Prime Meridians – 3 Surprising Facts About Metals Production Right Now

This week in Pierce Points:

Protesters targeted Iran’s oil plans. Citizens gathered outside the energy ministry, shouting “give us back our oil”.

Freeport battled Indonesia’s government. The copper miner lost its export license, and may have to pay $530M to get it back.

Zimbabwe called in Impala’s platinum lands. The government has asked the world’s #2 miner to return half its operations.

Major oil producers converged in Uruguay. Statoil will buy a 15% stake in an offshore block, joining Total and ExxonMobil.  

India proposed a unique exploration scheme. Winning bidders won’t get mining rights, but could be reimbursed if they fail.

3 Surprising Facts About Metals Production Right Now

Further to the item above about Impala’s problems in Zimbabwe, it’s interesting to wonder why the world’s #2 platinum producer continues to operate in a country where the government seems intent on squeezing miners.

But some brand-new data from the U.S. Geological Survey (USGS) gives insight here. In the case of platinum, Impala doesn’t have much choice.

Late in January, the USGS released its 2016 mineral commodities summaries. One of the most comprehensive documents on global production trends for 84 different metals and industrial commodities — from abrasives to zinc.

This is one of the only sources on the planet tracking production from all nations around the world. In many cases, the numbers are estimates — especially for hard-to-discern locations like China — but they’re still some of the best figures we have on what’s happening in the worldwide minerals industry.

The new document reveals production data for 2015. Showing who cut back and who ramped up during the past year for some of the most critical commodities going.

And when it comes to platinum, the numbers tell a clear story: there just aren’t a lot of choices for producing districts.

As the chart below shows, platinum production in 2015 came primarily from five nations on Earth. Zimbabwe (the blue slice) was the world’s third-largest producer — and combined with Russia and South Africa, accounted for 90% of global platinum output.

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Source: USGS

Contrast this with a similar metal covered by the USGS: gold.

The chart below shows the new data on gold production for 2015. Even though output from world-leading producers China and Australia edged up during the past year, the overall production profile is still very diversified globally — with no nation holding more than 16% of total output.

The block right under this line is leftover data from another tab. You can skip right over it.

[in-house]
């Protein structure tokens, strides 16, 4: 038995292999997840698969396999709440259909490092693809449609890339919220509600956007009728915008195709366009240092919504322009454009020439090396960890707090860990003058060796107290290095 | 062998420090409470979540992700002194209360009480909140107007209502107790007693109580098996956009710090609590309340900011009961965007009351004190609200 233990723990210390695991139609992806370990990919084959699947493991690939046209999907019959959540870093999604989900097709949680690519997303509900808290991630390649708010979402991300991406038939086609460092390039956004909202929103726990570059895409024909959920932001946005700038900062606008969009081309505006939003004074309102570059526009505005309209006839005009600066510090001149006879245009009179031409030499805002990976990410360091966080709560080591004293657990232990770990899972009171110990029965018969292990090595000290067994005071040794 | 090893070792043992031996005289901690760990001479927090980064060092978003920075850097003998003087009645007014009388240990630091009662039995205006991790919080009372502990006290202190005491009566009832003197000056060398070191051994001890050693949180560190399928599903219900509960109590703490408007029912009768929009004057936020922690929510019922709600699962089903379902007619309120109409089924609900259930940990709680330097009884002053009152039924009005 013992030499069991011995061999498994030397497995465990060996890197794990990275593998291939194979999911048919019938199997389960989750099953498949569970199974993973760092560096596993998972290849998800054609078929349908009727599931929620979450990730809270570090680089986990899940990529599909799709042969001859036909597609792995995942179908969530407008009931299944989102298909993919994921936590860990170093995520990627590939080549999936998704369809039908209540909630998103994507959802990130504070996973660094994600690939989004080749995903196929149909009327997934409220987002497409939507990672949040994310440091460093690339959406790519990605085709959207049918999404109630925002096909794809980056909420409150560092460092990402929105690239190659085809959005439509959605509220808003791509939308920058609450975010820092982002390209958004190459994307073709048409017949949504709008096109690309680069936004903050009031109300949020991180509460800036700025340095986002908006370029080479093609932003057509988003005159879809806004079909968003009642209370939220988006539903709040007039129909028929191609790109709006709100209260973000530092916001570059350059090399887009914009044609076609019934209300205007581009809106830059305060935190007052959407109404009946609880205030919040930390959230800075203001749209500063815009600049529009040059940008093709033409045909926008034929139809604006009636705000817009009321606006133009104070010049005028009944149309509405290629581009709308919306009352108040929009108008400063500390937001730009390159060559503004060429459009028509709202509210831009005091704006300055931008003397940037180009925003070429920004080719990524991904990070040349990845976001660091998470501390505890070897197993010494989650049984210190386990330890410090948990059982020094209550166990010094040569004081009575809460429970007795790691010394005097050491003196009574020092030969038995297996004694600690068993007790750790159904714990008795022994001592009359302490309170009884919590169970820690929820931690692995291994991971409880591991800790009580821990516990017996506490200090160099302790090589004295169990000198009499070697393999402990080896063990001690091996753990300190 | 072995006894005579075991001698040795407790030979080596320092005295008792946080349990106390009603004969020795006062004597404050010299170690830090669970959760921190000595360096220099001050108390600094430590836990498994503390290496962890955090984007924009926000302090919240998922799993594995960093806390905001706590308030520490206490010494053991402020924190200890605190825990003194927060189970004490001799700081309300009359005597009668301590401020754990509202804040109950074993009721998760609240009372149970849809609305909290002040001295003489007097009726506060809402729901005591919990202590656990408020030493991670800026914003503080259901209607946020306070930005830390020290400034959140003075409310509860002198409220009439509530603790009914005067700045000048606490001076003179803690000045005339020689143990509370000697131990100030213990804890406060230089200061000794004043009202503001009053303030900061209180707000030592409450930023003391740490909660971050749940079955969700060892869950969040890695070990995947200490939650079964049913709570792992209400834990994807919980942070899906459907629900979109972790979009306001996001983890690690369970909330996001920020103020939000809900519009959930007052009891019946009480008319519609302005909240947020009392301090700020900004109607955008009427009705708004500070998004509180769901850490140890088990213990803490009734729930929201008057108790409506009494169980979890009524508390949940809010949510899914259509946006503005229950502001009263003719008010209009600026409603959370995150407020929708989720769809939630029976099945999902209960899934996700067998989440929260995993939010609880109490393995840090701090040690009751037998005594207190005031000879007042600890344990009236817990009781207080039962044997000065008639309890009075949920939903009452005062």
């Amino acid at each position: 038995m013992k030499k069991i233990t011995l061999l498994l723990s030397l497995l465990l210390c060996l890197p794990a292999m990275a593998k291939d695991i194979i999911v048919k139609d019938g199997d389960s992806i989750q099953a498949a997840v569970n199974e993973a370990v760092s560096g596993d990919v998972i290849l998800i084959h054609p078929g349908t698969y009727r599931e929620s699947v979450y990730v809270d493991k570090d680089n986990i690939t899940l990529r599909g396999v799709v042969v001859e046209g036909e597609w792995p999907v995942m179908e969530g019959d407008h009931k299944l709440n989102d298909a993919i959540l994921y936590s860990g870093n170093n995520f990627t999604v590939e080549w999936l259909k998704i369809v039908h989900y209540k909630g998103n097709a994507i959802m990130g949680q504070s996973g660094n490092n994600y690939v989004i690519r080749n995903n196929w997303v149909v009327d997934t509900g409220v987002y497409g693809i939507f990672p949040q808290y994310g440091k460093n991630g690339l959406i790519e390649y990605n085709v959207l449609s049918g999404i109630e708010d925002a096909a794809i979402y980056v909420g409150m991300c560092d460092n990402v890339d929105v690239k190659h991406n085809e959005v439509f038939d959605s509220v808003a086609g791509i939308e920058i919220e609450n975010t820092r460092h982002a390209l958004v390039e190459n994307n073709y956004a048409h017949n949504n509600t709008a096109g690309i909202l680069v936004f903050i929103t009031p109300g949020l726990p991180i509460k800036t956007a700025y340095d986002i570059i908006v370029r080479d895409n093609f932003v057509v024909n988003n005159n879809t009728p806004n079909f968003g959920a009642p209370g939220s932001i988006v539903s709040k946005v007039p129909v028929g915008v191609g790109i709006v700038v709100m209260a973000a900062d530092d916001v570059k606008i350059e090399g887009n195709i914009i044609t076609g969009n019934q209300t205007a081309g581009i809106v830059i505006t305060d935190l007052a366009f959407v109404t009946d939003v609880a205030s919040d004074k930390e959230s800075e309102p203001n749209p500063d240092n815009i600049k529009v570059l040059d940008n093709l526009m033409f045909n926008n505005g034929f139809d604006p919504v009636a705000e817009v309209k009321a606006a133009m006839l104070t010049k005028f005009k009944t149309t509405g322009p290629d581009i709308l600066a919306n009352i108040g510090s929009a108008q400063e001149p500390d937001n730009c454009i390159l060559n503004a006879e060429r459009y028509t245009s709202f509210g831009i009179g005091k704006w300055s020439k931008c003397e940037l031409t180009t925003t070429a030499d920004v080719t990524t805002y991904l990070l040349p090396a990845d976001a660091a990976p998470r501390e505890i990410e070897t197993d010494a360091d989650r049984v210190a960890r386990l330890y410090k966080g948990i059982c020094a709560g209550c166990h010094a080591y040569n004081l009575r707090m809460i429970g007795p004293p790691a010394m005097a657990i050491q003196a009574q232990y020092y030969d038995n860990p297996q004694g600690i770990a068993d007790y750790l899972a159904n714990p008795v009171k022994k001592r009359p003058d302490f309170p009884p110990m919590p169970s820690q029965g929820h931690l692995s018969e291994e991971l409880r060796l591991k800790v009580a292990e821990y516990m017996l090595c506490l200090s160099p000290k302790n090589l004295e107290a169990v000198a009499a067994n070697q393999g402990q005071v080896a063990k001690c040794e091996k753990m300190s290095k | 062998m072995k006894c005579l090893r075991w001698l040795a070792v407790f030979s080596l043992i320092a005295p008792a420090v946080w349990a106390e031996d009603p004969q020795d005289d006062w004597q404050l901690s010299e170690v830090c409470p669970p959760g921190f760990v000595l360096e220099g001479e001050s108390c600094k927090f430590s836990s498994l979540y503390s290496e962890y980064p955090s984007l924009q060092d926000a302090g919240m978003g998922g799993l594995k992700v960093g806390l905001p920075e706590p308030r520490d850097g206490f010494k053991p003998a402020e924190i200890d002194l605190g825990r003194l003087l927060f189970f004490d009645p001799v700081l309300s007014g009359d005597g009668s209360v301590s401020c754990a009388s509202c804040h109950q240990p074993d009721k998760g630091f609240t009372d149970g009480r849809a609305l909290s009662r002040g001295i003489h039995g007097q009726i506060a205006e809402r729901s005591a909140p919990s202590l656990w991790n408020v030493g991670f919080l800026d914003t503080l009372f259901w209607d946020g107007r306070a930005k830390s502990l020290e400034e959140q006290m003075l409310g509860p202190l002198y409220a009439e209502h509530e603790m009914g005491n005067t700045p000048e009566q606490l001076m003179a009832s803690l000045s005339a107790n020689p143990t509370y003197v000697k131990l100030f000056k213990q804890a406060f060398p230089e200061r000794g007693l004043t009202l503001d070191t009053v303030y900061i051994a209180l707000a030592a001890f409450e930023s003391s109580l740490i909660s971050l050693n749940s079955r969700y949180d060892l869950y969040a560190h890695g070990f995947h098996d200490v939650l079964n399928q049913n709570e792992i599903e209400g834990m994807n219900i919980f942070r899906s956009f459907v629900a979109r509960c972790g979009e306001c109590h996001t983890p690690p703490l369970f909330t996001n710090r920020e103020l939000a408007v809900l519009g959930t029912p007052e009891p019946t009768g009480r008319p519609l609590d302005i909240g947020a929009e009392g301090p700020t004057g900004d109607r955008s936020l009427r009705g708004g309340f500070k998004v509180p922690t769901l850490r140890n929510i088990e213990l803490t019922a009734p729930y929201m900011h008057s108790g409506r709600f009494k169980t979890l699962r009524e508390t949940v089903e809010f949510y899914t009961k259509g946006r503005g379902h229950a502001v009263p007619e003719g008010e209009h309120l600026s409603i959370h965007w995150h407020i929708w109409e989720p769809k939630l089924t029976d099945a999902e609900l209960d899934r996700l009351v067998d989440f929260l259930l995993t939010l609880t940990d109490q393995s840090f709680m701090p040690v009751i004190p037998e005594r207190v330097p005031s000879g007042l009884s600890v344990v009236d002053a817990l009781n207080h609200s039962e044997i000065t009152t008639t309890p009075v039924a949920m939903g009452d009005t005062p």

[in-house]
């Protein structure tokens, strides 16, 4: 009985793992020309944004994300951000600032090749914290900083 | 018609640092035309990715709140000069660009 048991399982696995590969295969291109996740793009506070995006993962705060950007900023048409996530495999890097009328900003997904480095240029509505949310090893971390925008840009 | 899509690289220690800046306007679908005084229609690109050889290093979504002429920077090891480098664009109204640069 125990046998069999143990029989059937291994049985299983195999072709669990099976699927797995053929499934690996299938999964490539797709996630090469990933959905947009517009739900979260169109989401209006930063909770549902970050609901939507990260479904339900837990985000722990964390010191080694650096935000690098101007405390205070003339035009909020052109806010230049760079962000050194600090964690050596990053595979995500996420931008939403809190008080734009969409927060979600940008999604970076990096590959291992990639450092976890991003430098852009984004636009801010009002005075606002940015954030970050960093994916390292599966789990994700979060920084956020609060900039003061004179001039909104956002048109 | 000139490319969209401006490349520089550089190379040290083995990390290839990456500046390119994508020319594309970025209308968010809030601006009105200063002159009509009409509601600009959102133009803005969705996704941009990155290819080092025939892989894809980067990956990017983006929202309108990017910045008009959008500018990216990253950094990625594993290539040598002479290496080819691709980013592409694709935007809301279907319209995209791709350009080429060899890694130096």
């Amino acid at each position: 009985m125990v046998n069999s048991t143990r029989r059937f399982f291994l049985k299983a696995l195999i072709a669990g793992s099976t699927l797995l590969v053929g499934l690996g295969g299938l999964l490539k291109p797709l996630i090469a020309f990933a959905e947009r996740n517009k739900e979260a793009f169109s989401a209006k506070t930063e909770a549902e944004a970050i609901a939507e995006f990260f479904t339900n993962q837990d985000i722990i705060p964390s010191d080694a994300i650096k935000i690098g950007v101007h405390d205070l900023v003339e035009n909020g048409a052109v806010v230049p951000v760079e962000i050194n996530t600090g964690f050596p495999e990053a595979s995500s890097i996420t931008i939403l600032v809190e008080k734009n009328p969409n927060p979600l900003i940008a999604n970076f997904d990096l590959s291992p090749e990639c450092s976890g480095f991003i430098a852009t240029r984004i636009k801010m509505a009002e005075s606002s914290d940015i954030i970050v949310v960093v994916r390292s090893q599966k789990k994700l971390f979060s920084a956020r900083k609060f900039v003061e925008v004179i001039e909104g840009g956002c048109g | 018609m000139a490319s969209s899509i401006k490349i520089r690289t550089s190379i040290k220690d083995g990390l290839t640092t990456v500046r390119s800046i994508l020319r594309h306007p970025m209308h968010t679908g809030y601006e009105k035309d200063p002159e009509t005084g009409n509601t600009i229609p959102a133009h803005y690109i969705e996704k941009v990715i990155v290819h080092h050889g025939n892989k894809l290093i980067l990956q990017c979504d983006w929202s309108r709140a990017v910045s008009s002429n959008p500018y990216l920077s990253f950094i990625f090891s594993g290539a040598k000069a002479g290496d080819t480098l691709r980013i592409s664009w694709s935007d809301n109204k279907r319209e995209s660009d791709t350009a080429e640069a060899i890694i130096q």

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Source: USGS

What else do the new USGS numbers show? Below are three other interesting trends revealed by the data, which many observers in the metals space may not be aware of yet. 

China Stalling Out

China is the world’s largest producer of many commodities. In fact, as the map below from the USGS report shows, China is the major supplier for America of between 19 and 24 minerals where the U.S. is import-reliant. 

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Source: USGS

But the news of late has made it painfully aware that significant economic retrenchment is underway in China. And that hit a number of the country’s mineral sectors hard during 2015. 

One of the most obvious spots was iron ore — where China’s output dropped 14.5% the past year, to 264 million tonnes. 

But the cutbacks didn’t stop there. China also saw its production of strategic metal indium (a key component of flat-screen electronics) fall by 24% in 2015. Which led to a global production decline of 10.5% for this metal. 

China’s titanium producers also made big cuts last year. With overall production dropping 27% in 2015. 

U.S. Strategic Metals Production Is Faltering

There’s been a lot of press the last few years about America securing domestic supplies of so-called “strategic metals” — those critical in advanced industrial applications like aerospace and electronics. 

But 2015 was a tough year for the U.S. in this department. With output of a number of minor metals taking a big dive. 

Molybdenum was a case in point. Where America’s output dropped 17% the past year as several mining operations closed due to lower prices. 

Interestingly, this was a metal where most other nations (including China) didn’t see big cutbacks in 2015. In fact, Peru’s 2015 molybdenum output rose 6.5%, cementing it as the world’s fourth-largest producer (after China, the U.S., and Chile). 

Another sector where American mining suffered was rare earth elements. With production here dropping 24% in 2015 — putting the U.S. at risk of being overtaken by Russia and Thailand for the world’s #3 producing spot (after China and Australia). 

There’s A Major Shuffle Going On In Tin

A final key trend from the USGS data is a big shift happening in the global tin production profile. With the world’s second-largest producer, Indonesia, seeing a huge drop in output during 2015.

Indonesian miners saw their production fall by a stunning 34% the past year. Reportedly because of mine closures due to falling prices in this market. 

USGS analysts attributed that price decline to surging output from the newly-opened nation of Myanmar. Where tin production has reportedly doubled since 2013 — vaulting it into the position of #3 world producer. 

Myanmar’s tin production was up 25% in 2015. And this will be a critical trend to watch during the coming year, perhaps signalling emerging opportunities here if other big producers like Indonesia continue to cut back. 

All things to consider as we plan our next moves for 2016. Keep watching the numbers. 

Here’s to the dedicated staff at the USGS,

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Dave Forest

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